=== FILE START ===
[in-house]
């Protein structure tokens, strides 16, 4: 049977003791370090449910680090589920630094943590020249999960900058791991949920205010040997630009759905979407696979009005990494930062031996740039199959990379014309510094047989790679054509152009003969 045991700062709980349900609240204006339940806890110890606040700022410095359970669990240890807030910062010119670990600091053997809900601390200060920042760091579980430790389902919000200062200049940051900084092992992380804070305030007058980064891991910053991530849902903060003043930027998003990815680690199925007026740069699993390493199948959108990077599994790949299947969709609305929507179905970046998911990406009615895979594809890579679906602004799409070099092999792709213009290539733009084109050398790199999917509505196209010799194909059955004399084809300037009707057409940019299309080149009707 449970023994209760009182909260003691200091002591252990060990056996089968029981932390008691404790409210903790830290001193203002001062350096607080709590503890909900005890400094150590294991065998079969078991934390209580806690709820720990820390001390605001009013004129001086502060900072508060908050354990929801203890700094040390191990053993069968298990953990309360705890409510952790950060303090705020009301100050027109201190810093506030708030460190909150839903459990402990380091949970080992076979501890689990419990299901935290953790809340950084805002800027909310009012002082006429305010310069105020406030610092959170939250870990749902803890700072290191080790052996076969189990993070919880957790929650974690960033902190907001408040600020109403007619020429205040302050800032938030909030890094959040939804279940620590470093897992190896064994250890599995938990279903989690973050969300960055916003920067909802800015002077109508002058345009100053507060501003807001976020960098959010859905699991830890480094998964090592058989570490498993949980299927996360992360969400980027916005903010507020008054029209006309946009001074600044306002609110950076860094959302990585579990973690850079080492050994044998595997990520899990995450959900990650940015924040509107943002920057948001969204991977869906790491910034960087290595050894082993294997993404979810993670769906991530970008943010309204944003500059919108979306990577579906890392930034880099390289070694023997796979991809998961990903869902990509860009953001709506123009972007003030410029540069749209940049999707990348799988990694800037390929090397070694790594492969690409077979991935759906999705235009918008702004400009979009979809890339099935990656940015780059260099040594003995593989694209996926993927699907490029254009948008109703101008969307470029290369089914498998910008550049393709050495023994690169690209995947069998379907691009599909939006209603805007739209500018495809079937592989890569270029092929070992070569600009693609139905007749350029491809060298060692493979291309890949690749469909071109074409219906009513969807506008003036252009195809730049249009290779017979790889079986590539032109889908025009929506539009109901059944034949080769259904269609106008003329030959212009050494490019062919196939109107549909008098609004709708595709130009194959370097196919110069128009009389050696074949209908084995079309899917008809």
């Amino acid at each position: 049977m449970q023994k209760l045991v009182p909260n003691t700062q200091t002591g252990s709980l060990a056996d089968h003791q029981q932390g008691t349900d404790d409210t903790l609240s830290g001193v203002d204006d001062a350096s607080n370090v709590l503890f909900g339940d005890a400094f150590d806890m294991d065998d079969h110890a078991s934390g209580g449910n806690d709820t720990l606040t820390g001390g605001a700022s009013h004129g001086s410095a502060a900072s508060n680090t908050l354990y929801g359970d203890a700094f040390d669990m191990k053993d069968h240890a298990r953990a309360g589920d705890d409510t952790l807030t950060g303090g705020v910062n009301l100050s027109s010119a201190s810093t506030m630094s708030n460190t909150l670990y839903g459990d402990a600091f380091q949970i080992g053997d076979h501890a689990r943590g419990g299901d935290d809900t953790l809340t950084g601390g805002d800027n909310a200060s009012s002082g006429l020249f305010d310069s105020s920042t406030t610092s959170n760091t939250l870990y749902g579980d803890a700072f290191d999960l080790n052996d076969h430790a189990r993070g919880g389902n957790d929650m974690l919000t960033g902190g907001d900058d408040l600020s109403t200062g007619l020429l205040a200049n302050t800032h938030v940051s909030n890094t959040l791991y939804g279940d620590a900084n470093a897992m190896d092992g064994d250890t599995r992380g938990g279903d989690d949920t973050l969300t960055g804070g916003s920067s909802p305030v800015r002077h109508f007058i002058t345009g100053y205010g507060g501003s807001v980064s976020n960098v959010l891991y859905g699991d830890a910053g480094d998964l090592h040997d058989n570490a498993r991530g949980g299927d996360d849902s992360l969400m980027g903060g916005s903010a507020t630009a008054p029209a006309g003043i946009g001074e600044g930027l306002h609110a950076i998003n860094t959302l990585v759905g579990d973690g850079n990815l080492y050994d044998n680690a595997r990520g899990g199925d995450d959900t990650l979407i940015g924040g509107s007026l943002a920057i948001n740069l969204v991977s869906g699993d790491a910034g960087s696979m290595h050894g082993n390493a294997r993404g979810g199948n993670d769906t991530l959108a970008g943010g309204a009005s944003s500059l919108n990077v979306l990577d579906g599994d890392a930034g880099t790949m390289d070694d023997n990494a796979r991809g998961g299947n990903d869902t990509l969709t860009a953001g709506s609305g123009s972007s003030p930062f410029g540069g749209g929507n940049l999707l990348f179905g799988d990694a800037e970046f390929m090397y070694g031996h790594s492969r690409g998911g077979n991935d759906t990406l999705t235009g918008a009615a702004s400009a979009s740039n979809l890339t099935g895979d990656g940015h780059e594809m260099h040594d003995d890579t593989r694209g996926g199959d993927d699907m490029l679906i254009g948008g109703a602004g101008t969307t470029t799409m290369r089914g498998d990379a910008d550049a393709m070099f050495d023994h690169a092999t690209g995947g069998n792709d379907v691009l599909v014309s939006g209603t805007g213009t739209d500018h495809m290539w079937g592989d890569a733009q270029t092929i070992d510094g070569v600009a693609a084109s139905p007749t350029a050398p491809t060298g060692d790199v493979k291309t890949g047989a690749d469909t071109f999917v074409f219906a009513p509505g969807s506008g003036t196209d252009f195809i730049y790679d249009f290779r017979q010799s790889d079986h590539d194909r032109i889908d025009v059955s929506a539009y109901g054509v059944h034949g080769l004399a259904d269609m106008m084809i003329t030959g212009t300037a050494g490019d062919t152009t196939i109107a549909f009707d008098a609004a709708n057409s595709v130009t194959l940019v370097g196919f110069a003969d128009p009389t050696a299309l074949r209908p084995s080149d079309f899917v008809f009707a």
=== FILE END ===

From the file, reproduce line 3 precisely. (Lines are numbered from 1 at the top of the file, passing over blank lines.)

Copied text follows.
């Amino acid at each position: 049977m449970q023994k209760l045991v009182p909260n003691t700062q200091t002591g252990s709980l060990a056996d089968h003791q029981q932390g008691t349900d404790d409210t903790l609240s830290g001193v203002d204006d001062a350096s607080n370090v709590l503890f909900g339940d005890a400094f150590d806890m294991d065998d079969h110890a078991s934390g209580g449910n806690d709820t720990l606040t820390g001390g605001a700022s009013h004129g001086s410095a502060a900072s508060n680090t908050l354990y929801g359970d203890a700094f040390d669990m191990k053993d069968h240890a298990r953990a309360g589920d705890d409510t952790l807030t950060g303090g705020v910062n009301l100050s027109s010119a201190s810093t506030m630094s708030n460190t909150l670990y839903g459990d402990a600091f380091q949970i080992g053997d076979h501890a689990r943590g419990g299901d935290d809900t953790l809340t950084g601390g805002d800027n909310a200060s009012s002082g006429l020249f305010d310069s105020s920042t406030t610092s959170n760091t939250l870990y749902g579980d803890a700072f290191d999960l080790n052996d076969h430790a189990r993070g919880g389902n957790d929650m974690l919000t960033g902190g907001d900058d408040l600020s109403t200062g007619l020429l205040a200049n302050t800032h938030v940051s909030n890094t959040l791991y939804g279940d620590a900084n470093a897992m190896d092992g064994d250890t599995r992380g938990g279903d989690d949920t973050l969300t960055g804070g916003s920067s909802p305030v800015r002077h109508f007058i002058t345009g100053y205010g507060g501003s807001v980064s976020n960098v959010l891991y859905g699991d830890a910053g480094d998964l090592h040997d058989n570490a498993r991530g949980g299927d996360d849902s992360l969400m980027g903060g916005s903010a507020t630009a008054p029209a006309g003043i946009g001074e600044g930027l306002h609110a950076i998003n860094t959302l990585v759905g579990d973690g850079n990815l080492y050994d044998n680690a595997r990520g899990g199925d995450d959900t990650l979407i940015g924040g509107s007026l943002a920057i948001n740069l969204v991977s869906g699993d790491a910034g960087s696979m290595h050894g082993n390493a294997r993404g979810g199948n993670d769906t991530l959108a970008g943010g309204a009005s944003s500059l919108n990077v979306l990577d579906g599994d890392a930034g880099t790949m390289d070694d023997n990494a796979r991809g998961g299947n990903d869902t990509l969709t860009a953001g709506s609305g123009s972007s003030p930062f410029g540069g749209g929507n940049l999707l990348f179905g799988d990694a800037e970046f390929m090397y070694g031996h790594s492969r690409g998911g077979n991935d759906t990406l999705t235009g918008a009615a702004s400009a979009s740039n979809l890339t099935g895979d990656g940015h780059e594809m260099h040594d003995d890579t593989r694209g996926g199959d993927d699907m490029l679906i254009g948008g109703a602004g101008t969307t470029t799409m290369r089914g498998d990379a910008d550049a393709m070099f050495d023994h690169a092999t690209g995947g069998n792709d379907v691009l599909v014309s939006g209603t805007g213009t739209d500018h495809m290539w079937g592989d890569a733009q270029t092929i070992d510094g070569v600009a693609a084109s139905p007749t350029a050398p491809t060298g060692d790199v493979k291309t890949g047989a690749d469909t071109f999917v074409f219906a009513p509505g969807s506008g003036t196209d252009f195809i730049y790679d249009f290779r017979q010799s790889d079986h590539d194909r032109i889908d025009v059955s929506a539009y109901g054509v059944h034949g080769l004399a259904d269609m106008m084809i003329t030959g212009t300037a050494g490019d062919t152009t196939i109107a549909f009707d008098a609004a709708n057409s595709v130009t194959l940019v370097g196919f110069a003969d128009p009389t050696a299309l074949r209908p084995s080149d079309f899917v008809f009707a």